With our rental car we could not leave Romania. So while we were rural, we thought let’s see what it is really like in Romania without any tourist areas nearby, without destinations one can look up on the internet, without hotels or Restaurants. Rural!
Oh boy, we saw Romania!
|The Road is Not Wide Enough for Them.|
|They Have the Right of Way|
|Lots and Lots of Pigs|
|The Makers of Good Down|
|She Owns the Road|
|Dilapidated Farms and Housing|
|Buying Lunch on the Side of the Road|
|A Parliament of Starlings|
The drive South towards Mangalia was still a bit touristy, we even saw some motorcycles when we had lunch. The local road we took along the Black Sea has some beaches and tourists, some restaurants, etc.
But the drive from Mangalia going west was an experience. I felt like stepping back a few decades, maybe even a century. We saw many horse or donkey drawn wagons, but also saw pigs, geese, cows, goats sharing the road. The whole of the road (391) from Mangalia west to Calarasi was absolutely the poorest area we have seen in Romania. Yet the people were smiling, I guess they did not know any other life.
For me, it was devastating to see so much poverty, neglect or lack of knowledge along the route we chose today. I understand having pigs, but do they have to roam along the roadways? I do like geese and flocks and raising them for down or feathers or food makes sense, but do they have to be on the street? Sure you can train a cow to graze all day and then come back at night to be milked, but do they have to impede traffic while doing it? The housing we saw was substandard, the fields not neat and orderly. I had the idea it was the Middle Ages and someone forgot to tell the folks it was 2015. There was not a lot of car traffic. The area felt forlorn, exploited, forgotten.
Yet in some way it was the most interesting part of Romania for me. I still do not understand how people can live that way, look at their own crap all day and do nothing about it. The large farms still show the layout of communism. There are huge tracks of land without a house in sight. There are no small farms or houses amid the fields or pastures. The only habitations we found were in the spread out towns along the only road crossing this area. Normally I see a farm with a house. Normally I see small sheds, barns or any buildings strewn among the fields. Not here, not in most of Romania in fact. The acreages are being used purely to grow produce or grains. We passed some old State based communal buildings, now totally abandoned and forgotten. I don’t know and I cannot tell what farmer owns what parcel of land. The tracks of land are so huge that one person cannot own them, nor do I remember reading that there are very large corporations in Romania that own all this land. So who owns this land? Who decides today what is grown on what plot? Who plants, who reaps? It is easy to see who owns what land in most of the world, but not so in Romania. There are very, very large fields devoid of any trees, just fields forever. Most had been harvested but I could not tell you who did it! I did not see silos, I did not see tractors, and I did not see people on the fields. All I saw were dilapidated villages time forgot.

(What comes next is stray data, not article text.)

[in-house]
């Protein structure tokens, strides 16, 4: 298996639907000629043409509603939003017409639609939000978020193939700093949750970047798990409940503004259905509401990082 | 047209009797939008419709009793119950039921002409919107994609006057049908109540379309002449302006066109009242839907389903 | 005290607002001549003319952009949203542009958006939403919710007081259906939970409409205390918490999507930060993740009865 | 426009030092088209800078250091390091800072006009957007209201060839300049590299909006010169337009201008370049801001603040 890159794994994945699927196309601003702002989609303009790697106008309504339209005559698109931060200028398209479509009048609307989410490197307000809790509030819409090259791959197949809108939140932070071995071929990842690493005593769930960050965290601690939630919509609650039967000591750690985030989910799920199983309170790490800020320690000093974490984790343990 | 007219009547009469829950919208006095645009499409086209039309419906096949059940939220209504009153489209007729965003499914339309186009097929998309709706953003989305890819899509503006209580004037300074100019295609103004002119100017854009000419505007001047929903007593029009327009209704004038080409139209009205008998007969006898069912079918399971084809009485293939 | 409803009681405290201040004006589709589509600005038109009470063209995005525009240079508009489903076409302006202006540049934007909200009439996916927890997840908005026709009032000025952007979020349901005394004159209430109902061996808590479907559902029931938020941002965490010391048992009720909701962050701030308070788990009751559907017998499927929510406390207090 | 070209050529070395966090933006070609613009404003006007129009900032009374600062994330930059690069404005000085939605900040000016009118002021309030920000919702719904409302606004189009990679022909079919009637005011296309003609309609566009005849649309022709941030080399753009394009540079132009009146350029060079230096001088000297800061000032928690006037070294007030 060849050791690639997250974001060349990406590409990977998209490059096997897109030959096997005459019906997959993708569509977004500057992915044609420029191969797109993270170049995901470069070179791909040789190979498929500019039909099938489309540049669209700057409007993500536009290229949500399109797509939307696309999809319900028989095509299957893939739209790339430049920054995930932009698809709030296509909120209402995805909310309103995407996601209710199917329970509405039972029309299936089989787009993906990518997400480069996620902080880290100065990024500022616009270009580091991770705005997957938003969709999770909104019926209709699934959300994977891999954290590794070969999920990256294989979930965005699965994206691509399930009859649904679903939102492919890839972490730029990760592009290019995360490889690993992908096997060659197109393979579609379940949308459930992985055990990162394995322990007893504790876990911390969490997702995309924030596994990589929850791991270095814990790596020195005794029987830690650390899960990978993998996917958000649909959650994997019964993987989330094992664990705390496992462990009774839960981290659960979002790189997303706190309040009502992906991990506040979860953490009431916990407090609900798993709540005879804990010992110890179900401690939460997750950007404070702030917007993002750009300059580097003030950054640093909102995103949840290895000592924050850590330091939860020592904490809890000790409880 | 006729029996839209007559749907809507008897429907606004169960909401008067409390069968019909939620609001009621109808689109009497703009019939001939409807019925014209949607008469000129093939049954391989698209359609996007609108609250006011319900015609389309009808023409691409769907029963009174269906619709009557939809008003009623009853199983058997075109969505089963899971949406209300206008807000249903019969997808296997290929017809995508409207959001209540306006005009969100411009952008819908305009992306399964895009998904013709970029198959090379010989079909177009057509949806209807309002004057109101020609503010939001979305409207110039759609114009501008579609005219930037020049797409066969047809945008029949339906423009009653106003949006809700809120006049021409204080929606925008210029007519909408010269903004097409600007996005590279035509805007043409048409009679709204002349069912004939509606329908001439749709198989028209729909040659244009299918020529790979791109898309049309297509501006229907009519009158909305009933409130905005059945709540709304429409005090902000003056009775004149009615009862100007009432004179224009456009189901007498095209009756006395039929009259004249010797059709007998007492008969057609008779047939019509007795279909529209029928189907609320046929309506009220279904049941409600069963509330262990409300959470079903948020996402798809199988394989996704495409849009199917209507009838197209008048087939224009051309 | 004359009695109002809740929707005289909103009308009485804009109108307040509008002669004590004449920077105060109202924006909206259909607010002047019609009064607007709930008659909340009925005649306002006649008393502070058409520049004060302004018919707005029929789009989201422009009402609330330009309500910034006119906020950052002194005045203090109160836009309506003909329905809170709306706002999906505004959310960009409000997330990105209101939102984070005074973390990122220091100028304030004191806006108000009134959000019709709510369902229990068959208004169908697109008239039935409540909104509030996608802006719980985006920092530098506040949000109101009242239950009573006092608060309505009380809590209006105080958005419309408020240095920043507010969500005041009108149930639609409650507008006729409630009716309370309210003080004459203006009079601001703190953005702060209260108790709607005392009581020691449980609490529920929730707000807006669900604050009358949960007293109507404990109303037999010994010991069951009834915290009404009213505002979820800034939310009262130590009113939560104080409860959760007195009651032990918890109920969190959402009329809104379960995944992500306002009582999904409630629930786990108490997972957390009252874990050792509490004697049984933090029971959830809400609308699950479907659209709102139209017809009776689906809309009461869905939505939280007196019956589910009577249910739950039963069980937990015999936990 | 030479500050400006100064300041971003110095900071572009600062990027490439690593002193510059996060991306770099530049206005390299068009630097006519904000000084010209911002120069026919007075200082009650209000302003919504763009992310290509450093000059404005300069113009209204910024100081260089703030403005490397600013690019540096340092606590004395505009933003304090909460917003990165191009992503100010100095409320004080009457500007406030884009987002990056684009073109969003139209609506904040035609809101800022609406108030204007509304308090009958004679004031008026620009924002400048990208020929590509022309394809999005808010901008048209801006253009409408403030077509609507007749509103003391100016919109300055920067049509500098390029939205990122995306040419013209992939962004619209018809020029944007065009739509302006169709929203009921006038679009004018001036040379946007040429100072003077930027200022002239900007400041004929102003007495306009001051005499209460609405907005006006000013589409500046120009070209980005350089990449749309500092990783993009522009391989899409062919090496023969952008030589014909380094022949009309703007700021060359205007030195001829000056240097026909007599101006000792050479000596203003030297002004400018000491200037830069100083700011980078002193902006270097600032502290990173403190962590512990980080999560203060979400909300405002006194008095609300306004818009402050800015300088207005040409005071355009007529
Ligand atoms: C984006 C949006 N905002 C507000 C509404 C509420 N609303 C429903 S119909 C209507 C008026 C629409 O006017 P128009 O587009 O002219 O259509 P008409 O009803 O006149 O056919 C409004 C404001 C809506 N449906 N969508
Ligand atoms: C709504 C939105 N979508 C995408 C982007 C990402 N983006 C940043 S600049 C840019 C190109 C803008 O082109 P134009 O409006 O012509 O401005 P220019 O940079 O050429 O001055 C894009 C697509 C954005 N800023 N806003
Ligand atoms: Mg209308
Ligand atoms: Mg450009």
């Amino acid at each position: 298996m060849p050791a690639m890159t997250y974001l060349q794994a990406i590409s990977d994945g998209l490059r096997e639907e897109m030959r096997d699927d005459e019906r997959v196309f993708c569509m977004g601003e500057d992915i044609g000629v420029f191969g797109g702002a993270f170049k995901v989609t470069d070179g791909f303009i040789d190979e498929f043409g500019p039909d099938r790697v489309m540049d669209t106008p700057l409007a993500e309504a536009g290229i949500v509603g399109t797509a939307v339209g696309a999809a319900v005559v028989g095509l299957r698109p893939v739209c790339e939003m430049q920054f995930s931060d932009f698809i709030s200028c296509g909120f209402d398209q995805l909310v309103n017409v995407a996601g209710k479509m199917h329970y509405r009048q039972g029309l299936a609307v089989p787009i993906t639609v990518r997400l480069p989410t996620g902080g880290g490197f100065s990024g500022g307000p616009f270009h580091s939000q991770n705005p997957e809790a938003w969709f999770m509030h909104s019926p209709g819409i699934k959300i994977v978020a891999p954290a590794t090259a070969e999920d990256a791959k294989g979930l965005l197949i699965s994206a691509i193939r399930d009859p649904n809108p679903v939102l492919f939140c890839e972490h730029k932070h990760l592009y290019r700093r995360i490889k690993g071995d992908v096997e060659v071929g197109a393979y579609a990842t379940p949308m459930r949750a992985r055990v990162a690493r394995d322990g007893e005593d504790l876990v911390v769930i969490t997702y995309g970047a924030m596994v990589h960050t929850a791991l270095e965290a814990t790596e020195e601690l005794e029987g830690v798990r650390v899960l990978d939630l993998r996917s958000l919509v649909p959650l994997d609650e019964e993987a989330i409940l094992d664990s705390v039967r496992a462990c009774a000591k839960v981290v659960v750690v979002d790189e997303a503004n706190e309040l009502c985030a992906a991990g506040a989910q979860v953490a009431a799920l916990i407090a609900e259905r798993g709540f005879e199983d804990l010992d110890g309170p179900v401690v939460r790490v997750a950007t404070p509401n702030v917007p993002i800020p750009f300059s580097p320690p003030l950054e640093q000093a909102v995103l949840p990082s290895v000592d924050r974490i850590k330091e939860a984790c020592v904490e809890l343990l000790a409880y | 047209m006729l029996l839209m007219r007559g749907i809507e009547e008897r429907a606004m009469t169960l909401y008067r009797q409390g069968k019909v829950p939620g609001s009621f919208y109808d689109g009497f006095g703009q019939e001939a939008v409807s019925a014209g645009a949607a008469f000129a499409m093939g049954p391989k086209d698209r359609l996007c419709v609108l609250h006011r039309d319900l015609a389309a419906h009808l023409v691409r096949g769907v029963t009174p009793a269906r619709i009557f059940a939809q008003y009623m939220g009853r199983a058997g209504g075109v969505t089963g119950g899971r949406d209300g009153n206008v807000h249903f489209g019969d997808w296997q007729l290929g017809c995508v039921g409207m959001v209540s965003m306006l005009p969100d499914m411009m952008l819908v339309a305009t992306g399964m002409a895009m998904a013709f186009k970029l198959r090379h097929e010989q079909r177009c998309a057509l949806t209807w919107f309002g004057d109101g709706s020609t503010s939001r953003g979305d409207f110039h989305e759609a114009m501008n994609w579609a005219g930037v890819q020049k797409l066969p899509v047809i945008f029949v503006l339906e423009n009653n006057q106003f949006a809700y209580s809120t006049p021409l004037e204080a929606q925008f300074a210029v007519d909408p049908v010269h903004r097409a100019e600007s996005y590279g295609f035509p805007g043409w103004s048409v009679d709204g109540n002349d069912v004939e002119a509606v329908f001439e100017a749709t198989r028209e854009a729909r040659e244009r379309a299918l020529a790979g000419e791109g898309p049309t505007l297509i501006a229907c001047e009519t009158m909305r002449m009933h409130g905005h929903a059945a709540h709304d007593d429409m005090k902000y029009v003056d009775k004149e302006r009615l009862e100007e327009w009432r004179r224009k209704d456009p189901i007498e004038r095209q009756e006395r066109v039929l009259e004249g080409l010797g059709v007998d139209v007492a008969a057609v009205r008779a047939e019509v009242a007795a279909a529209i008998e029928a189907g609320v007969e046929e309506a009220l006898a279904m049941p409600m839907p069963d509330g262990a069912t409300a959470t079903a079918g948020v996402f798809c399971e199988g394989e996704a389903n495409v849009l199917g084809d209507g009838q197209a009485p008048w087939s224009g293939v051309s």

I saw animals along the way that someone owns and, I am sure, cares for, but who? I could not tell you.
The few people we saw in front of their houses, all the houses being within a village, were dressed but would never make it into a fashion magazine. There were no restaurants; there were hardly any shops to buy groceries. It was a very, very poor area we drove through most of the day.
|Hazy Shorelines Along the Danube|
Before the day was out, we did have to find a Hotel, though. In Bookings.com we found the hotel Baden near Calarasi, but finding it was another issue. We literally had to approach the Bulgarian Border; I could see the Toll booth, when on the left, after crossing the ferry, was a rather large hotel. It was so close to the border with Bulgaria yet far away from civilization; a strange place for a nice hotel like the Baden. The room we received was nice, the A/C worked and it even had a Restaurant; even an additional Restaurant next door to it. After what we just saw, the area we came through, this was a paradox. The check in was a bit more complicated, the Hotel asked us for Passports, etc. but explained that this is ‘normal’ since we are so close to the border, they have extra requirements to see all the paper work from each traveler. OK with me, I have nothing to hide.
|Happy to Have Found a Restaurant|
At the Restaurant next door we were given our own ‘dining room’ with a view of the Danube River. The main part of the eatery was prepped for a wedding reception, so they did not want us to be in the way. Again, OK with me, the service we received was good, the food even better, and the prices reasonable. It was fun watching the preps for the reception later, but we did not see the whole festivities.
|River View, too|
We heard nothing of the dance music when we slept that night and in the morning the parking lot was empty and the restaurant was as if there was nothing unusual happened. Hotel Baden is a good place to stay when you get stuck in this area.